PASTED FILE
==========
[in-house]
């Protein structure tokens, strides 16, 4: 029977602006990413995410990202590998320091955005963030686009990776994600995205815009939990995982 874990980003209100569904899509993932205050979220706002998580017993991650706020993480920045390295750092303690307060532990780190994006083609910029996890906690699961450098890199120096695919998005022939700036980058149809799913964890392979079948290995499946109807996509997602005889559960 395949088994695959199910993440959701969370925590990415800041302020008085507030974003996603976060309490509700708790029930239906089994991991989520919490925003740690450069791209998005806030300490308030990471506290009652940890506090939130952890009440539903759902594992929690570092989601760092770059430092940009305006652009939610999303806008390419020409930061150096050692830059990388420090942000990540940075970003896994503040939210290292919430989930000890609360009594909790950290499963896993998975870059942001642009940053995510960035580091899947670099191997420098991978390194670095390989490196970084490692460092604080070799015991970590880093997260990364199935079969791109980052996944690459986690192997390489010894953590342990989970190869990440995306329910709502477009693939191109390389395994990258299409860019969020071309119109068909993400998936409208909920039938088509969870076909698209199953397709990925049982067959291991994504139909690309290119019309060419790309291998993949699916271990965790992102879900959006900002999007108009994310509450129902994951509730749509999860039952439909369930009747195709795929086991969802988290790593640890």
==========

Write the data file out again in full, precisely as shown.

[in-house]
């Protein structure tokens, strides 16, 4: 029977602006990413995410990202590998320091955005963030686009990776994600995205815009939990995982 874990980003209100569904899509993932205050979220706002998580017993991650706020993480920045390295750092303690307060532990780190994006083609910029996890906690699961450098890199120096695919998005022939700036980058149809799913964890392979079948290995499946109807996509997602005889559960 395949088994695959199910993440959701969370925590990415800041302020008085507030974003996603976060309490509700708790029930239906089994991991989520919490925003740690450069791209998005806030300490308030990471506290009652940890506090939130952890009440539903759902594992929690570092989601760092770059430092940009305006652009939610999303806008390419020409930061150096050692830059990388420090942000990540940075970003896994503040939210290292919430989930000890609360009594909790950290499963896993998975870059942001642009940053995510960035580091899947670099191997420098991978390194670095390989490196970084490692460092604080070799015991970590880093997260990364199935079969791109980052996944690459986690192997390489010894953590342990989970190869990440995306329910709502477009693939191109390389395994990258299409860019969020071309119109068909993400998936409208909920039938088509969870076909698209199953397709990925049982067959291991994504139909690309290119019309060419790309291998993949699916271990965790992102879900959006900002999007108009994310509450129902994951509730749509999860039952439909369930009747195709795929086991969802988290790593640890």